Opponents to Gov. Blagojevich's proposal to reduce mercury emissions from coal fired power plants by 90 percent are fond of claiming that there is no proof that requiring these reductions will do anything to protect the health of Illinois' residents.
Phillip M. Gonet, president of the Illinois Coal Association, told the Southern Illinoisan in January: "To think there is going to be any kind of environmental impact by enforcing a rule like this is absolutely ludicrous," Gonet said. "This rule will have absolutely no impact on the environment at all. This is a case of using an anvil to kill a fly."
However, a recent study by the Massachusetts Department of Environmental Protection found major improvements after enacting mercury emission reductions for incinerators.
Seven years after Massachusetts enacted the nation's toughest mercury emission laws for incinerators, amounts of the toxic metal have declined by 32 percent in a signature freshwater fish caught near some of those facilities. [snip]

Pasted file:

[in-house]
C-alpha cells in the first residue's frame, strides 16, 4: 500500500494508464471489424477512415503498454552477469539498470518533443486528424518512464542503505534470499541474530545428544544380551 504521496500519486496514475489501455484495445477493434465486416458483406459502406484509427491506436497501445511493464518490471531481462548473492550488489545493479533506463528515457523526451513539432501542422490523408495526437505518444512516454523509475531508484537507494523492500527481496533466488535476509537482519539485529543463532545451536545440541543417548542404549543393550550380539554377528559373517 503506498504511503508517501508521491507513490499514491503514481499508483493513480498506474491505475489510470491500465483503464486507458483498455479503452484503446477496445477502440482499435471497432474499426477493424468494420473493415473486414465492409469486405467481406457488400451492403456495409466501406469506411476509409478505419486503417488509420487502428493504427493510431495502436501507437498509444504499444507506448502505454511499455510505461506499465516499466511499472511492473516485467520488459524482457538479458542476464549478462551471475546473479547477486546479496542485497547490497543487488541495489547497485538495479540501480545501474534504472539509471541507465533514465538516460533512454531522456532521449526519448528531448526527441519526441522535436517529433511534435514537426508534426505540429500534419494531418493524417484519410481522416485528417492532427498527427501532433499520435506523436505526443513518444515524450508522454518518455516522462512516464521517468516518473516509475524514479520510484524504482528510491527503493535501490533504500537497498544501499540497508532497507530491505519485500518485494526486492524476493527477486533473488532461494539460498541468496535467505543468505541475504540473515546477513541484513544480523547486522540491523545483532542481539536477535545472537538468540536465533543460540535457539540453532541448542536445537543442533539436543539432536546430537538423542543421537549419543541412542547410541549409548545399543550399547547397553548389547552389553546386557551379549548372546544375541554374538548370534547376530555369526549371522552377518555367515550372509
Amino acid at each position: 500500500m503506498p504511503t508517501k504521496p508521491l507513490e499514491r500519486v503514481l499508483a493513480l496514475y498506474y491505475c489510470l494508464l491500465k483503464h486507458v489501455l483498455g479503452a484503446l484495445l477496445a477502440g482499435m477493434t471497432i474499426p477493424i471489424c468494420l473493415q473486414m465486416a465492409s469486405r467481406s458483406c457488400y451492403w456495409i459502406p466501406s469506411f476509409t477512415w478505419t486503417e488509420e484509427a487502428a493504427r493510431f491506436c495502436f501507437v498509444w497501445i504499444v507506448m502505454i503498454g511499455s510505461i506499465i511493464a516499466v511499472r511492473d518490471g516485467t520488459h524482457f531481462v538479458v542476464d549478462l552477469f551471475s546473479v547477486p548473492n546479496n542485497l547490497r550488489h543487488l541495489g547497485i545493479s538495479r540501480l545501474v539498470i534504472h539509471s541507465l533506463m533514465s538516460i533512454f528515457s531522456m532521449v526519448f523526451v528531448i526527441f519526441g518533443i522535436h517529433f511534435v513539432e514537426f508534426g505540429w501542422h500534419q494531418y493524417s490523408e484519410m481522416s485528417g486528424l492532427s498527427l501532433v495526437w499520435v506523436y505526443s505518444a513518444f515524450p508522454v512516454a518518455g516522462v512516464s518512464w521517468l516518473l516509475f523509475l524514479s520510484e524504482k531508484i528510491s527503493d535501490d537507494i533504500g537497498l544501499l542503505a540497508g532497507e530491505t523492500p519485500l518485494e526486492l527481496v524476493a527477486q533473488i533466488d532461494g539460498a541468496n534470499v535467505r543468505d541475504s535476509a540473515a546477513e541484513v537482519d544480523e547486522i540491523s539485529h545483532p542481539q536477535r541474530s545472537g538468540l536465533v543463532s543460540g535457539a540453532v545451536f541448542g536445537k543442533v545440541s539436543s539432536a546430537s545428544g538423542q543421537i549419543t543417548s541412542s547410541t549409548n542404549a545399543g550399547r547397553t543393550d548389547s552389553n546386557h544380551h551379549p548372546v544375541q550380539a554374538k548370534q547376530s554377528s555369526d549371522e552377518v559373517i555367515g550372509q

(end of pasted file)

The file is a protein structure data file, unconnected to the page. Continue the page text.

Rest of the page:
The mercury decline appears to stem from two efforts that began in 1998. First, the Department of Environmental Protection began requiring the state's nine trash incinerators to scrub or remove 85 percent of the mercury emitted from their smokestacks. Old batteries, thermostats, thermometers, and fluorescent lights all contribute to the emissions.
Today, only seven incinerators remain, and they scrub about 90 percent of the mercury. Incinerators continue to operate in North Andover, Haverhill, Saugus, Rochester, Millbury, Springfield, and Pittsfield. (Fall River and Lawrence incinerators have closed.)
Second, the state once had 240 medical waste incinerators that burned items such as mercury thermometers, but those incinerators began closing at a greater rate as federal and state rules tightened. The last one closed in 2003.
The results in Massachusetts are similar to the impact found in the Everglades by the Florida Department of Environmental Protection.
Human caused mercury emissions from industrial sources in south Florida, principally incinerators, have come under effective control during the past decade; emissions of mercury in south Florida have declined by 90%. Subsequently, mercury in Fish and wildlife of the Everglades has declined by about 75% to date.
Originally posted at Illinois EnviroBlog.